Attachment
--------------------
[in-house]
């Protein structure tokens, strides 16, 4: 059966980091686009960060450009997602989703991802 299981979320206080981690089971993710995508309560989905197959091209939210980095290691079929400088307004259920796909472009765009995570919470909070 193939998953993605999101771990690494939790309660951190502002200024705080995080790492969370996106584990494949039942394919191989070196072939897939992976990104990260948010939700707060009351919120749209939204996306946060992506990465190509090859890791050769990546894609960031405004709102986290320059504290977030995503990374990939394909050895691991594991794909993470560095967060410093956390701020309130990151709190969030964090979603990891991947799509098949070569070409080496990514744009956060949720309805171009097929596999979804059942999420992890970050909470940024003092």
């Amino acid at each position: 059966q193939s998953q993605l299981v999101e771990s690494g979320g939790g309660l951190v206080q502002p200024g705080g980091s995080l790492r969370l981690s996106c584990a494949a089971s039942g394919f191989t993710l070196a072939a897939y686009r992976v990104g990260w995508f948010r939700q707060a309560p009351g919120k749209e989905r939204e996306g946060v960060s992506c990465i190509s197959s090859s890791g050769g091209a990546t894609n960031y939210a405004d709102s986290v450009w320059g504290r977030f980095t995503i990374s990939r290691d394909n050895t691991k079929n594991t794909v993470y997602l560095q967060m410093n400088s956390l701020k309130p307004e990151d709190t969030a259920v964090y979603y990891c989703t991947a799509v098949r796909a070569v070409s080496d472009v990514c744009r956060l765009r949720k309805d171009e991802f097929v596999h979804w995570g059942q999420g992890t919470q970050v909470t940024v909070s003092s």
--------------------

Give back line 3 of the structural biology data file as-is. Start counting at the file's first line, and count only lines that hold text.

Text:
């Amino acid at each position: 059966q193939s998953q993605l299981v999101e771990s690494g979320g939790g309660l951190v206080q502002p200024g705080g980091s995080l790492r969370l981690s996106c584990a494949a089971s039942g394919f191989t993710l070196a072939a897939y686009r992976v990104g990260w995508f948010r939700q707060a309560p009351g919120k749209e989905r939204e996306g946060v960060s992506c990465i190509s197959s090859s890791g050769g091209a990546t894609n960031y939210a405004d709102s986290v450009w320059g504290r977030f980095t995503i990374s990939r290691d394909n050895t691991k079929n594991t794909v993470y997602l560095q967060m410093n400088s956390l701020k309130p307004e990151d709190t969030a259920v964090y979603y990891c989703t991947a799509v098949r796909a070569v070409s080496d472009v990514c744009r956060l765009r949720k309805d171009e991802f097929v596999h979804w995570g059942q999420g992890t919470q970050v909470t940024v909070s003092s």